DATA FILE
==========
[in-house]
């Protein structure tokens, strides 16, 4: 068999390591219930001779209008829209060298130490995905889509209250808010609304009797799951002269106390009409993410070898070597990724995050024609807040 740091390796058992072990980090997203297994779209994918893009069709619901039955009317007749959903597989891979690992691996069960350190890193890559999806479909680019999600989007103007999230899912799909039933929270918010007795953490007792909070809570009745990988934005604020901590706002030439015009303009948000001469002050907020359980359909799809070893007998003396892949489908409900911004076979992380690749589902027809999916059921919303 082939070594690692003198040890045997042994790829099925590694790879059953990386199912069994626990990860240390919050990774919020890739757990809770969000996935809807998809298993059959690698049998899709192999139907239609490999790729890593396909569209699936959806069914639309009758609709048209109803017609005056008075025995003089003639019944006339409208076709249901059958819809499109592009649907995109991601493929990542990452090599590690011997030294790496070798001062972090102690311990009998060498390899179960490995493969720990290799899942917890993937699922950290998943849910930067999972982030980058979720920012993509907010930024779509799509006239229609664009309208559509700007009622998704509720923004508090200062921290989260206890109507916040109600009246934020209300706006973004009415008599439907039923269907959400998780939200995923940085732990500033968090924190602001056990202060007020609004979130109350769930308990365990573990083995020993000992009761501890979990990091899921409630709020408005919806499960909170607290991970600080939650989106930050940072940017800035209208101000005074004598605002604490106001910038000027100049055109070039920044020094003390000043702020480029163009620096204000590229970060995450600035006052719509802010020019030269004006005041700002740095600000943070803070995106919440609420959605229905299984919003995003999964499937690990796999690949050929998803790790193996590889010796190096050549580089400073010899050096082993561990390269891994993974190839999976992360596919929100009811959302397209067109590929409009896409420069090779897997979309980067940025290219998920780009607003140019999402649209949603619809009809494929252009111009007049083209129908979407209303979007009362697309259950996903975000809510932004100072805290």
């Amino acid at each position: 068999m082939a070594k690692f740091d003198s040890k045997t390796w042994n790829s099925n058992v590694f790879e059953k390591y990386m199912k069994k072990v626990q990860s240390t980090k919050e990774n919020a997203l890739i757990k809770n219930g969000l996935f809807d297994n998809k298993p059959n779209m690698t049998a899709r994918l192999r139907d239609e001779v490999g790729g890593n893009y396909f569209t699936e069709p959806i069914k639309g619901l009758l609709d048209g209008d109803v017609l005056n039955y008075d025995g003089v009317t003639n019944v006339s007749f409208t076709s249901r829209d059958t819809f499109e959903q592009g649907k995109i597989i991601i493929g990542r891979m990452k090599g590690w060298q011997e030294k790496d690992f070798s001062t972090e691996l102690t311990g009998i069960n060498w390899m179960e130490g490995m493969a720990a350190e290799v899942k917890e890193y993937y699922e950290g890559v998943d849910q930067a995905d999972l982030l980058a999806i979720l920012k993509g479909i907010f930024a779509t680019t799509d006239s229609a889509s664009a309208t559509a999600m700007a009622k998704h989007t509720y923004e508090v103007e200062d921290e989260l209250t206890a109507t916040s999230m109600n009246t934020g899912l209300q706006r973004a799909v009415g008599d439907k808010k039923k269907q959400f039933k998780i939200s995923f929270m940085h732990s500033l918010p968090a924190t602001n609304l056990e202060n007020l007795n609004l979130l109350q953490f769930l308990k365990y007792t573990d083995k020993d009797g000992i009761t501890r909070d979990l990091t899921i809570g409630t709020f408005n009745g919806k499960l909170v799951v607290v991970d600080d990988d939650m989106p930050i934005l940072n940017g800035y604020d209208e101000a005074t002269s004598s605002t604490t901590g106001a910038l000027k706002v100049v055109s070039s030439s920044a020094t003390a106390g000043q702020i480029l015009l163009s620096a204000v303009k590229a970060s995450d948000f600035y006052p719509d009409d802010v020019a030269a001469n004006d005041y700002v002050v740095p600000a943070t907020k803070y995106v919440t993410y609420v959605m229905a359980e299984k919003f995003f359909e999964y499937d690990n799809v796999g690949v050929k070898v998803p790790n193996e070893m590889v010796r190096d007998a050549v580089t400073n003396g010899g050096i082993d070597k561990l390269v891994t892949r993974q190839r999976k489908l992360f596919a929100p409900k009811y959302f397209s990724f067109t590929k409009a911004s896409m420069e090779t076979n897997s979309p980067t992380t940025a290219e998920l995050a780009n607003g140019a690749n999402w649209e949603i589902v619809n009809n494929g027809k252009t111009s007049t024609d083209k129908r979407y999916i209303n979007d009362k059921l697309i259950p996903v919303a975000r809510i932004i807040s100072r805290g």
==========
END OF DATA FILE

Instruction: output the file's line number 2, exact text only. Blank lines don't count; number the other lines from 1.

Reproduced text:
């Protein structure tokens, strides 16, 4: 068999390591219930001779209008829209060298130490995905889509209250808010609304009797799951002269106390009409993410070898070597990724995050024609807040 740091390796058992072990980090997203297994779209994918893009069709619901039955009317007749959903597989891979690992691996069960350190890193890559999806479909680019999600989007103007999230899912799909039933929270918010007795953490007792909070809570009745990988934005604020901590706002030439015009303009948000001469002050907020359980359909799809070893007998003396892949489908409900911004076979992380690749589902027809999916059921919303 082939070594690692003198040890045997042994790829099925590694790879059953990386199912069994626990990860240390919050990774919020890739757990809770969000996935809807998809298993059959690698049998899709192999139907239609490999790729890593396909569209699936959806069914639309009758609709048209109803017609005056008075025995003089003639019944006339409208076709249901059958819809499109592009649907995109991601493929990542990452090599590690011997030294790496070798001062972090102690311990009998060498390899179960490995493969720990290799899942917890993937699922950290998943849910930067999972982030980058979720920012993509907010930024779509799509006239229609664009309208559509700007009622998704509720923004508090200062921290989260206890109507916040109600009246934020209300706006973004009415008599439907039923269907959400998780939200995923940085732990500033968090924190602001056990202060007020609004979130109350769930308990365990573990083995020993000992009761501890979990990091899921409630709020408005919806499960909170607290991970600080939650989106930050940072940017800035209208101000005074004598605002604490106001910038000027100049055109070039920044020094003390000043702020480029163009620096204000590229970060995450600035006052719509802010020019030269004006005041700002740095600000943070803070995106919440609420959605229905299984919003995003999964499937690990796999690949050929998803790790193996590889010796190096050549580089400073010899050096082993561990390269891994993974190839999976992360596919929100009811959302397209067109590929409009896409420069090779897997979309980067940025290219998920780009607003140019999402649209949603619809009809494929252009111009007049083209129908979407209303979007009362697309259950996903975000809510932004100072805290």